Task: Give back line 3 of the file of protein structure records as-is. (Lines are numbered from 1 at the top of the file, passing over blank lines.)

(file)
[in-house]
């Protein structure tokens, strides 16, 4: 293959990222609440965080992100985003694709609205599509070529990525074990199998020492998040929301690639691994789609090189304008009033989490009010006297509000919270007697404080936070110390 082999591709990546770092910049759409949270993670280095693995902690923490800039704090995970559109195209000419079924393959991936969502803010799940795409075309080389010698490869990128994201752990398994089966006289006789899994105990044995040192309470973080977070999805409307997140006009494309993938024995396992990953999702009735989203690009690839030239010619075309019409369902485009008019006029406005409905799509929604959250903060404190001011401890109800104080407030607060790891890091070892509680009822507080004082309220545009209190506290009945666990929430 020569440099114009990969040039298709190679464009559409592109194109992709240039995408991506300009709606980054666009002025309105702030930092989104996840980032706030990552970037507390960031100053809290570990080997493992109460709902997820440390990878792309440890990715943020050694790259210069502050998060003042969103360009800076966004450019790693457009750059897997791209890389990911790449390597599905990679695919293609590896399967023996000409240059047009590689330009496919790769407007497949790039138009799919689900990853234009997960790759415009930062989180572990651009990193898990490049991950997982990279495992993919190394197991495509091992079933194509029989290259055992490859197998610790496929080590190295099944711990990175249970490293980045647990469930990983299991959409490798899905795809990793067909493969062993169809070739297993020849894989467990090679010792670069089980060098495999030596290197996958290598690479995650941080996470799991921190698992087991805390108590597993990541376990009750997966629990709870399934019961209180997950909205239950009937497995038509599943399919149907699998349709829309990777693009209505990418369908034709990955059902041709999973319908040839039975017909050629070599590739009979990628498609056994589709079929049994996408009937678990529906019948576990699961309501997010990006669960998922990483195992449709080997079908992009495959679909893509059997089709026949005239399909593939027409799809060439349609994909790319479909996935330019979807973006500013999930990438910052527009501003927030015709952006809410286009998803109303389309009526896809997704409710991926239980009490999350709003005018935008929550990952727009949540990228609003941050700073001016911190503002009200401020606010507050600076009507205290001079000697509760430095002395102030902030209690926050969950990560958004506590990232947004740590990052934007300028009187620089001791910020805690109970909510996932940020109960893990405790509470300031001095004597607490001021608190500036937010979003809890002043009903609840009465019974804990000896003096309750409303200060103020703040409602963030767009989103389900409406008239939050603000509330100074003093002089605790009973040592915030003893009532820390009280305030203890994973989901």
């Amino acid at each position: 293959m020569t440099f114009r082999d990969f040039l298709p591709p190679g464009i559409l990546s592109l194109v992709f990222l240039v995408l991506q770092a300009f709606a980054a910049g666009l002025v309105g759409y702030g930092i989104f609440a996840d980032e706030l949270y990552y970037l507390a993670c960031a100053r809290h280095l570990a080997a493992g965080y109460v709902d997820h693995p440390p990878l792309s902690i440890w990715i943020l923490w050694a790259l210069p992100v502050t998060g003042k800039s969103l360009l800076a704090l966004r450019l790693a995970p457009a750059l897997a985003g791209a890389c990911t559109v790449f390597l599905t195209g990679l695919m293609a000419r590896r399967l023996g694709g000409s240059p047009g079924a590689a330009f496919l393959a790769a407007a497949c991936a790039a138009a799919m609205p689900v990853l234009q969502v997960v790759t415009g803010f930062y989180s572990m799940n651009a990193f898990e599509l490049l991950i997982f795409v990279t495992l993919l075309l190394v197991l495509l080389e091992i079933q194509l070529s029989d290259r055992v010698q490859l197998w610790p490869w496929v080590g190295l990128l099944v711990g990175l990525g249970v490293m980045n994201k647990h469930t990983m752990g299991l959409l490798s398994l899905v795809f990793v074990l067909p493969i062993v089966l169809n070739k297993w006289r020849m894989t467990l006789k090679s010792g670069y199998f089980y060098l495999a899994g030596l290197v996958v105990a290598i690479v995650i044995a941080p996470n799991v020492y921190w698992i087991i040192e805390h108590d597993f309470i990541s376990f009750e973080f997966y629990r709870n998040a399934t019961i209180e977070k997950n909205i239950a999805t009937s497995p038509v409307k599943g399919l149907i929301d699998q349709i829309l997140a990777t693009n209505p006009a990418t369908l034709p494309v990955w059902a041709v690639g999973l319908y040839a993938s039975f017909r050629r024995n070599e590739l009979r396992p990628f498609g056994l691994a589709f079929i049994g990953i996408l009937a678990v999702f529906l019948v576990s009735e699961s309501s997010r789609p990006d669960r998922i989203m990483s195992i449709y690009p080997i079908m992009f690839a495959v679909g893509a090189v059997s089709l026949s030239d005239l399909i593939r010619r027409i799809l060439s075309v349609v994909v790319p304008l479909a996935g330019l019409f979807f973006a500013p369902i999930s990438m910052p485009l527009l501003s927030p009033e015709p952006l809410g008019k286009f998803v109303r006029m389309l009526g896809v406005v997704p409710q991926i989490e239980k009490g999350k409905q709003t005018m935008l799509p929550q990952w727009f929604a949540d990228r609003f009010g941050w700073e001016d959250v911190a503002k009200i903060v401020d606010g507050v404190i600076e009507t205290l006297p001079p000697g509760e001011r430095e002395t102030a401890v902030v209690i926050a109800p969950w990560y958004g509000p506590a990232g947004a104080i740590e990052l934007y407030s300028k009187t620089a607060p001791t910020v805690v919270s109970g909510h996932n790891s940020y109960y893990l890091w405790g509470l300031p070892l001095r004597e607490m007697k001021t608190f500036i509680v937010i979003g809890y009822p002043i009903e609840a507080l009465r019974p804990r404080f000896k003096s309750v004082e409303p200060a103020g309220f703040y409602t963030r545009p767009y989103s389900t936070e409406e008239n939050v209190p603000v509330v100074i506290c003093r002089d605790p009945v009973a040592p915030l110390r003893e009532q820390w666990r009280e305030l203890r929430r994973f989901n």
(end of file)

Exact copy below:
């Amino acid at each position: 293959m020569t440099f114009r082999d990969f040039l298709p591709p190679g464009i559409l990546s592109l194109v992709f990222l240039v995408l991506q770092a300009f709606a980054a910049g666009l002025v309105g759409y702030g930092i989104f609440a996840d980032e706030l949270y990552y970037l507390a993670c960031a100053r809290h280095l570990a080997a493992g965080y109460v709902d997820h693995p440390p990878l792309s902690i440890w990715i943020l923490w050694a790259l210069p992100v502050t998060g003042k800039s969103l360009l800076a704090l966004r450019l790693a995970p457009a750059l897997a985003g791209a890389c990911t559109v790449f390597l599905t195209g990679l695919m293609a000419r590896r399967l023996g694709g000409s240059p047009g079924a590689a330009f496919l393959a790769a407007a497949c991936a790039a138009a799919m609205p689900v990853l234009q969502v997960v790759t415009g803010f930062y989180s572990m799940n651009a990193f898990e599509l490049l991950i997982f795409v990279t495992l993919l075309l190394v197991l495509l080389e091992i079933q194509l070529s029989d290259r055992v010698q490859l197998w610790p490869w496929v080590g190295l990128l099944v711990g990175l990525g249970v490293m980045n994201k647990h469930t990983m752990g299991l959409l490798s398994l899905v795809f990793v074990l067909p493969i062993v089966l169809n070739k297993w006289r020849m894989t467990l006789k090679s010792g670069y199998f089980y060098l495999a899994g030596l290197v996958v105990a290598i690479v995650i044995a941080p996470n799991v020492y921190w698992i087991i040192e805390h108590d597993f309470i990541s376990f009750e973080f997966y629990r709870n998040a399934t019961i209180e977070k997950n909205i239950a999805t009937s497995p038509v409307k599943g399919l149907i929301d699998q349709i829309l997140a990777t693009n209505p006009a990418t369908l034709p494309v990955w059902a041709v690639g999973l319908y040839a993938s039975f017909r050629r024995n070599e590739l009979r396992p990628f498609g056994l691994a589709f079929i049994g990953i996408l009937a678990v999702f529906l019948v576990s009735e699961s309501s997010r789609p990006d669960r998922i989203m990483s195992i449709y690009p080997i079908m992009f690839a495959v679909g893509a090189v059997s089709l026949s030239d005239l399909i593939r010619r027409i799809l060439s075309v349609v994909v790319p304008l479909a996935g330019l019409f979807f973006a500013p369902i999930s990438m910052p485009l527009l501003s927030p009033e015709p952006l809410g008019k286009f998803v109303r006029m389309l009526g896809v406005v997704p409710q991926i989490e239980k009490g999350k409905q709003t005018m935008l799509p929550q990952w727009f929604a949540d990228r609003f009010g941050w700073e001016d959250v911190a503002k009200i903060v401020d606010g507050v404190i600076e009507t205290l006297p001079p000697g509760e001011r430095e002395t102030a401890v902030v209690i926050a109800p969950w990560y958004g509000p506590a990232g947004a104080i740590e990052l934007y407030s300028k009187t620089a607060p001791t910020v805690v919270s109970g909510h996932n790891s940020y109960y893990l890091w405790g509470l300031p070892l001095r004597e607490m007697k001021t608190f500036i509680v937010i979003g809890y009822p002043i009903e609840a507080l009465r019974p804990r404080f000896k003096s309750v004082e409303p200060a103020g309220f703040y409602t963030r545009p767009y989103s389900t936070e409406e008239n939050v209190p603000v509330v100074i506290c003093r002089d605790p009945v009973a040592p915030l110390r003893e009532q820390w666990r009280e305030l203890r929430r994973f989901n």